Newborn Screening for Spinal Muscular Atrophy in New York State: Clinical Outcomes From the First 3 Years

Bo Hoon Lee, Stella Deng, Claudia A. Chiriboga, Denise M. Kay, Obehioya Irumudomon, Emma Laureta, Leslie Delfiner, Simona O. Treidler, Yaacov Anziska, Ai Sakonju, Chelsea Kois, Osman Farooq, Kristin Engelstad, Alexandra Laurenzano, Katherine Hogan, Michele Caggana, Carlos A. Saavedra-Matiz, Colleen F. Stevens, Emma Ciafaloni

Research output: Contribution to journalArticlepeer-review

21 Scopus citations


Background and ObjectivesSpinal muscular atrophy (SMA) was added to the Recommended Uniform Screening Panel in July 2018 largely on the basis of the availability and efficacy of newly approved disease-modifying therapies. New York State (NYS) started universal newborn screening for SMA in October 2018. The authors report the findings from the first 3 years of screening.MethodsStatewide neonatal screening was conducted using DNA extracted from dried blood spots using a real-time quantitative PCR assay. Retrospective follow-up data were collected from 9 referral centers across the state on 34 infants.ResultsIn the first 3 years since statewide implementation, nearly 650,000 infants have been screened for SMA. Thirty-four babies screened positive and were referred to a neuromuscular specialty care center. The incidence remains lower than previously predicted. The majority (94%), including all infants with 2-3 copies of survival motor neuron (SMN) 2, have received treatment. Among treated infants, the overwhelming majority (94%; 30/32) have received gene replacement. All infants in this cohort with 3 copies of SMN2 are clinically asymptomatic posttreatment based on early clinical follow-up data. Infants with 2 copies of SMN2 are more variable in their outcomes. Electrodiagnostic outcomes data obtained from a subgroup of patients (n = 11) demonstrated either improvement or no change in compound muscle action potential (CMAP) amplitude at last clinical follow-up compared with pretreatment baseline. Most infants were treated before 6 weeks of age (median = 34.5 days of life; range 11-180 days). Delays and barriers to treatment identified by treating clinicians followed 2 broad themes: medical and nonmedical. Medical delays most commonly reported were the presence of AAV9 antibodies and elevated troponin I levels. Nonmedical barriers included delays in obtaining insurance and insurance policies regarding specific treatment modalities.DiscussionThe findings from the NYS cohort of newborn screen-identified infants are consistent with other reports of improved outcomes from early diagnosis and treatment. Additional biomarkers of motor neuron health including EMG can potentially be helpful in detecting preclinical decline.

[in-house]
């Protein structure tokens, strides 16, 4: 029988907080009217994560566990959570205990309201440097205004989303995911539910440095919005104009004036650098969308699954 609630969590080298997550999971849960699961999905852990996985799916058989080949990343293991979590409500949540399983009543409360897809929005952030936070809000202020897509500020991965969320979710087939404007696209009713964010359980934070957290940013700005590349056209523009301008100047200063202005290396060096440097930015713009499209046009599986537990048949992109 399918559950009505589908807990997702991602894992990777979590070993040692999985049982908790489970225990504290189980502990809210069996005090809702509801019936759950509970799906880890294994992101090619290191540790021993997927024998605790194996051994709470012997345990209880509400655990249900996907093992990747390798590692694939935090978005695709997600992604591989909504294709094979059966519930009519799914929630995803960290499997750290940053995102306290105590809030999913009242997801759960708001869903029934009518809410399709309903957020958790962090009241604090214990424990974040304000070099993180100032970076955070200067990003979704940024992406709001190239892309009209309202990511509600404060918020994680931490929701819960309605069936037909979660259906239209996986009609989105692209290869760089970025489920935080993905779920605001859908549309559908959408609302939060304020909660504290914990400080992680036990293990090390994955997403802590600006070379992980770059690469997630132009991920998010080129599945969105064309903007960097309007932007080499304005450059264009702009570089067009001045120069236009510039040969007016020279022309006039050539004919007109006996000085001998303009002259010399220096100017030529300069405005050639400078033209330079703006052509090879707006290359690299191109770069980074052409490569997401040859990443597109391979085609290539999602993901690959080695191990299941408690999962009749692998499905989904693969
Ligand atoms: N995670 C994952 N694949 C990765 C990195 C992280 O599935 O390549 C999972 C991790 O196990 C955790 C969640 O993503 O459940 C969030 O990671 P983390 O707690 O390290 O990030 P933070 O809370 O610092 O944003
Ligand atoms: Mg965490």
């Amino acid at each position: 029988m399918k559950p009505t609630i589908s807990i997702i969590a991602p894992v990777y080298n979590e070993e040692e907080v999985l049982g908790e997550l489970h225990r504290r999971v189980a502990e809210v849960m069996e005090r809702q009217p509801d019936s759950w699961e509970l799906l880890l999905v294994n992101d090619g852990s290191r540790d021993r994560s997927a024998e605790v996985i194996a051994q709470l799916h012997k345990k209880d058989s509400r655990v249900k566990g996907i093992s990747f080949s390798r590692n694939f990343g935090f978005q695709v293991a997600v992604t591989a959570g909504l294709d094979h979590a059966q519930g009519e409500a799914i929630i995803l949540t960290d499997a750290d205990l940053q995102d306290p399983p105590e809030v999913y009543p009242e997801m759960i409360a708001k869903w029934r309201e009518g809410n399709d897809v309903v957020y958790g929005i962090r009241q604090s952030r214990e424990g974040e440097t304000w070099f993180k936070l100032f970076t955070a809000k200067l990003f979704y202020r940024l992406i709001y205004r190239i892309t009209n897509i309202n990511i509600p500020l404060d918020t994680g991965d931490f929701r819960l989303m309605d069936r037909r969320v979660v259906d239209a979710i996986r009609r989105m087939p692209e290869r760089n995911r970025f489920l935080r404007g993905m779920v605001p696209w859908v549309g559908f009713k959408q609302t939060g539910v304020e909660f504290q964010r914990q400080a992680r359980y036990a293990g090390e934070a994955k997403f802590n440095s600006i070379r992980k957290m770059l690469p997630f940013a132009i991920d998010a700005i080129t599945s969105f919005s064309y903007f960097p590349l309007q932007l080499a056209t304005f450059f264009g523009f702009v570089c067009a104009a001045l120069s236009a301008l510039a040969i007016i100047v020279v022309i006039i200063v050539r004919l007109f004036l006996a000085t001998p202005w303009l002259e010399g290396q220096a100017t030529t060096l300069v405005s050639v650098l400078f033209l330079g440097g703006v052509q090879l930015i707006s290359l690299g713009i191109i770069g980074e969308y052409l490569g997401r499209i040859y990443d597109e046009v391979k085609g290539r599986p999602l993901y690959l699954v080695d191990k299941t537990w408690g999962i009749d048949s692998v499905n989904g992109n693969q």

Original languageEnglish (US)
Pages (from-to)E1527-E1537
Issue number14
StatePublished - Oct 4 2022

ASJC Scopus subject areas

  • Clinical Neurology


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